Coping with landslide risk through preventive resettlement. Designing optimal strategies through choice experiments for the Mount Elgon region, Uganda

Landslides are a widespread phenomenon in the East African highlands, significantly reducing agricultural productivity and affecting rural income generating activities. In addition, the livelihoods of the poorest are most likely to be adversely affected by landslides. Traditionally, landslide risk is reduced by means of effective planning and management. However, in many regions, these measures are incapable to offer a long-term solution because of high population density and land shortage. Therefore, our paper uses a choice experiment to investigate whether preventive resettlement could be a feasible disaster risk reduction strategy for the population at risk in agricultural areas in Bududa district, East Uganda. Our study provides the first analysis of resettlement related preferences of people that are affected by environmental degradation. Our results enable us to assess community support for resettlement strategies ex ante and give valuable policy advice for future resettlement plans in a very cost-effective manner.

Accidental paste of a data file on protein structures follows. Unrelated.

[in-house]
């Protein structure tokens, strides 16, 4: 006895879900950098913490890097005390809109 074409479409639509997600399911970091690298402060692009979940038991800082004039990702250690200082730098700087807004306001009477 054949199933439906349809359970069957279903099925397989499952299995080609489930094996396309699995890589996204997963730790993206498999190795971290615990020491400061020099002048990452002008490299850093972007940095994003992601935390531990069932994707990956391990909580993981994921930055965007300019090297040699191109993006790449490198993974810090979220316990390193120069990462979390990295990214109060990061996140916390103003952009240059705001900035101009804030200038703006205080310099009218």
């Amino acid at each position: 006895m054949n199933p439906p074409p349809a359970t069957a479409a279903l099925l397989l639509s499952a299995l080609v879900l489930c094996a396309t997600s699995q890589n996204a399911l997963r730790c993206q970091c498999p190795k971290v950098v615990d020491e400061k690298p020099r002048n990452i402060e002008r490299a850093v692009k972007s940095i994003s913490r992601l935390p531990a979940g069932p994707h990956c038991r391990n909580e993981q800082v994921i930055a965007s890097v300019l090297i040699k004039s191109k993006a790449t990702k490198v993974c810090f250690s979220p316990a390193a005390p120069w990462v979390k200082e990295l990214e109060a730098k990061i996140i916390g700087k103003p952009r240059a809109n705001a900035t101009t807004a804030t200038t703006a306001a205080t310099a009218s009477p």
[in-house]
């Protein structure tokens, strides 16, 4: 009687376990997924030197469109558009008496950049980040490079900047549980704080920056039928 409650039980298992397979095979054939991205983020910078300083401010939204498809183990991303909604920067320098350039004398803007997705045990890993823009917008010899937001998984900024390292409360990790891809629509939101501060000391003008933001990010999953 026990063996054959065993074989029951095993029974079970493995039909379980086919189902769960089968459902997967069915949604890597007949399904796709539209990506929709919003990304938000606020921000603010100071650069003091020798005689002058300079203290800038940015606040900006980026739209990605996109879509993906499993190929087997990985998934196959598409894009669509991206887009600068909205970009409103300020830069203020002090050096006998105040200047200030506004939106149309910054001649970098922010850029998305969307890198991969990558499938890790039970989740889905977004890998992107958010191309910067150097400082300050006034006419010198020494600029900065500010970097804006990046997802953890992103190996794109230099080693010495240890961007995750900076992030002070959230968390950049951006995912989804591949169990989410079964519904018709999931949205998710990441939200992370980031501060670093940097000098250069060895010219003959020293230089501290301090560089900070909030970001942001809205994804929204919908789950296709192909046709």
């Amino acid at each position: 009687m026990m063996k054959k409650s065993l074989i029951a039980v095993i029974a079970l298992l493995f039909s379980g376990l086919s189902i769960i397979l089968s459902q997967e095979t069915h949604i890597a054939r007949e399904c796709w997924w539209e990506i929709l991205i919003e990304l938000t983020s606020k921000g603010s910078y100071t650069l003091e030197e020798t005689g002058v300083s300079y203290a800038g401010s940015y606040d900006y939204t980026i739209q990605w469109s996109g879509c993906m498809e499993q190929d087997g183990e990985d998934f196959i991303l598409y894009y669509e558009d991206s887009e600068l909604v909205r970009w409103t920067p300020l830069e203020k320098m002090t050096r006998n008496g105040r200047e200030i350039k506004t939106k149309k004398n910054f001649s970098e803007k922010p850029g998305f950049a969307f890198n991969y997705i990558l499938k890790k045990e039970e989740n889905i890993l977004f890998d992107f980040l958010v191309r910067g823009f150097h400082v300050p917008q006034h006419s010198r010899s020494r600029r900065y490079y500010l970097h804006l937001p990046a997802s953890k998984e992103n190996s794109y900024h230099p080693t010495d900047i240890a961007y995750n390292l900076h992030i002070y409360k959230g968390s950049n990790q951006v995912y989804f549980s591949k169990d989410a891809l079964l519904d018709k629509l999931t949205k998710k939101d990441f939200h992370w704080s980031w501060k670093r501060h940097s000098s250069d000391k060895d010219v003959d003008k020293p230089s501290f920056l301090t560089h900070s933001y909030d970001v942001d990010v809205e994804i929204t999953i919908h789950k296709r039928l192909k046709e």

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 Record created 2017-04-01, last modified 2018-01-23

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